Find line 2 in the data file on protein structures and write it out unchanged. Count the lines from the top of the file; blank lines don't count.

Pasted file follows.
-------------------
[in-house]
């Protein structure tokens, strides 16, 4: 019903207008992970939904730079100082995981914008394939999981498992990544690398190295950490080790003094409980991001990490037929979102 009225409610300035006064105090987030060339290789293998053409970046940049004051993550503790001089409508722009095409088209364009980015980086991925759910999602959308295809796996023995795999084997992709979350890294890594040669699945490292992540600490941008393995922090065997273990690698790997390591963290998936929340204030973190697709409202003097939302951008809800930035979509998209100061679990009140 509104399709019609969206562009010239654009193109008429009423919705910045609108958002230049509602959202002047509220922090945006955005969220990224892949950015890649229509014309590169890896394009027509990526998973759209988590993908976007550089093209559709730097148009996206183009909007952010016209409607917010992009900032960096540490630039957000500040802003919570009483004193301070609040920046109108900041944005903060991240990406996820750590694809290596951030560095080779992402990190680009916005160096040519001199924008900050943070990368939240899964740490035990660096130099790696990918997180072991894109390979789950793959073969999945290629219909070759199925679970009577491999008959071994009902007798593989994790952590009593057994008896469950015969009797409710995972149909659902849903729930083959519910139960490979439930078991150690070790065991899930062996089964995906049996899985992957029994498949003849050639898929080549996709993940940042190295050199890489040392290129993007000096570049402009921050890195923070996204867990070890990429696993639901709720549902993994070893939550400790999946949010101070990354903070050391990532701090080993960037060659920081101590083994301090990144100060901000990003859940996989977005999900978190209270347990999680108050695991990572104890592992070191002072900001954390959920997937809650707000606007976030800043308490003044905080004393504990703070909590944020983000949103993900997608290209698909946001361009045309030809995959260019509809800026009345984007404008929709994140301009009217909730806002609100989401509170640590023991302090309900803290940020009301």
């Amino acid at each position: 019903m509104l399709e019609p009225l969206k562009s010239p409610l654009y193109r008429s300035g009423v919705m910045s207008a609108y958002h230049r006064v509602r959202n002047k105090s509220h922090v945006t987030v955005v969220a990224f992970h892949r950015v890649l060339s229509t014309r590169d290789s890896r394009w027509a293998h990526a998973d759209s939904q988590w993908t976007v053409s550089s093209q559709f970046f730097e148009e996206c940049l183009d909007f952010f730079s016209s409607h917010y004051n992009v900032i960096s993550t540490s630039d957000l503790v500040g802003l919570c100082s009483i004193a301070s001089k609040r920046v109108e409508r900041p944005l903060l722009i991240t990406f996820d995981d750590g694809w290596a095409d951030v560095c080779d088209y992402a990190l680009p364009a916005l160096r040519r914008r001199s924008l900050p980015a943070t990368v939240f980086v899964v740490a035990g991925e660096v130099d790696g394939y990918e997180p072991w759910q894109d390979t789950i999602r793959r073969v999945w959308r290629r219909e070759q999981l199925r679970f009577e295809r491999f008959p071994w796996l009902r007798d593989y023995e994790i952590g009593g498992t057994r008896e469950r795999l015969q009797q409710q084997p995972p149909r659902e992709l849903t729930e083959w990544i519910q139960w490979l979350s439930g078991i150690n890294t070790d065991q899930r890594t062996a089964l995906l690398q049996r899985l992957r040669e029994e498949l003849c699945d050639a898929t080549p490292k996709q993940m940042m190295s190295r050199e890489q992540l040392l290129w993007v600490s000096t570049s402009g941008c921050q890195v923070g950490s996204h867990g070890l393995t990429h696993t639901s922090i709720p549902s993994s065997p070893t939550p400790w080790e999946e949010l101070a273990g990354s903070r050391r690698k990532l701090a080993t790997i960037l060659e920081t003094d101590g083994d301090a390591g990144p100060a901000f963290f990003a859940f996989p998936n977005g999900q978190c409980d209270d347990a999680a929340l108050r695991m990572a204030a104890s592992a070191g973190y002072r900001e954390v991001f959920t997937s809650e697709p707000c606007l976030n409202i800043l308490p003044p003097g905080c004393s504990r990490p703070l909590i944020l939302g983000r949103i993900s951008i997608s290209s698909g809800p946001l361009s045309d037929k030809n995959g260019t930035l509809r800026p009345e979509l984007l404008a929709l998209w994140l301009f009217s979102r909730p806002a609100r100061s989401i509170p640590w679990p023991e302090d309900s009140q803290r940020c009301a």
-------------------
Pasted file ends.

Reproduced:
């Protein structure tokens, strides 16, 4: 019903207008992970939904730079100082995981914008394939999981498992990544690398190295950490080790003094409980991001990490037929979102 009225409610300035006064105090987030060339290789293998053409970046940049004051993550503790001089409508722009095409088209364009980015980086991925759910999602959308295809796996023995795999084997992709979350890294890594040669699945490292992540600490941008393995922090065997273990690698790997390591963290998936929340204030973190697709409202003097939302951008809800930035979509998209100061679990009140 509104399709019609969206562009010239654009193109008429009423919705910045609108958002230049509602959202002047509220922090945006955005969220990224892949950015890649229509014309590169890896394009027509990526998973759209988590993908976007550089093209559709730097148009996206183009909007952010016209409607917010992009900032960096540490630039957000500040802003919570009483004193301070609040920046109108900041944005903060991240990406996820750590694809290596951030560095080779992402990190680009916005160096040519001199924008900050943070990368939240899964740490035990660096130099790696990918997180072991894109390979789950793959073969999945290629219909070759199925679970009577491999008959071994009902007798593989994790952590009593057994008896469950015969009797409710995972149909659902849903729930083959519910139960490979439930078991150690070790065991899930062996089964995906049996899985992957029994498949003849050639898929080549996709993940940042190295050199890489040392290129993007000096570049402009921050890195923070996204867990070890990429696993639901709720549902993994070893939550400790999946949010101070990354903070050391990532701090080993960037060659920081101590083994301090990144100060901000990003859940996989977005999900978190209270347990999680108050695991990572104890592992070191002072900001954390959920997937809650707000606007976030800043308490003044905080004393504990703070909590944020983000949103993900997608290209698909946001361009045309030809995959260019509809800026009345984007404008929709994140301009009217909730806002609100989401509170640590023991302090309900803290940020009301």